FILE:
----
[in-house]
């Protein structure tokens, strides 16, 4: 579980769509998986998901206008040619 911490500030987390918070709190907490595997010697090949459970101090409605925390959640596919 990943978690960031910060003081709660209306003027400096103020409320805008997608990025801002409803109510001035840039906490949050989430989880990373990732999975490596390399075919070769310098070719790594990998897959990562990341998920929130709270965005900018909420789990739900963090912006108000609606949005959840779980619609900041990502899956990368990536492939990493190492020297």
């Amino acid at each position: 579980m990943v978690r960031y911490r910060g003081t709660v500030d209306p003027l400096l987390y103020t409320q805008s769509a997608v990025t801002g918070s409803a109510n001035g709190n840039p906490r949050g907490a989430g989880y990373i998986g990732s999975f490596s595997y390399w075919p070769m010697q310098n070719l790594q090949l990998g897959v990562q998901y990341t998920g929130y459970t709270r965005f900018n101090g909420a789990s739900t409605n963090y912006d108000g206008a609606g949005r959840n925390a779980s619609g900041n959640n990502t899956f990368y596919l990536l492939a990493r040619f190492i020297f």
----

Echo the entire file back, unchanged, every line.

[in-house]
């Protein structure tokens, strides 16, 4: 579980769509998986998901206008040619 911490500030987390918070709190907490595997010697090949459970101090409605925390959640596919 990943978690960031910060003081709660209306003027400096103020409320805008997608990025801002409803109510001035840039906490949050989430989880990373990732999975490596390399075919070769310098070719790594990998897959990562990341998920929130709270965005900018909420789990739900963090912006108000609606949005959840779980619609900041990502899956990368990536492939990493190492020297």
């Amino acid at each position: 579980m990943v978690r960031y911490r910060g003081t709660v500030d209306p003027l400096l987390y103020t409320q805008s769509a997608v990025t801002g918070s409803a109510n001035g709190n840039p906490r949050g907490a989430g989880y990373i998986g990732s999975f490596s595997y390399w075919p070769m010697q310098n070719l790594q090949l990998g897959v990562q998901y990341t998920g929130y459970t709270r965005f900018n101090g909420a789990s739900t409605n963090y912006d108000g206008a609606g949005r959840n925390a779980s619609g900041n959640n990502t899956f990368y596919l990536l492939a990493r040619f190492i020297f």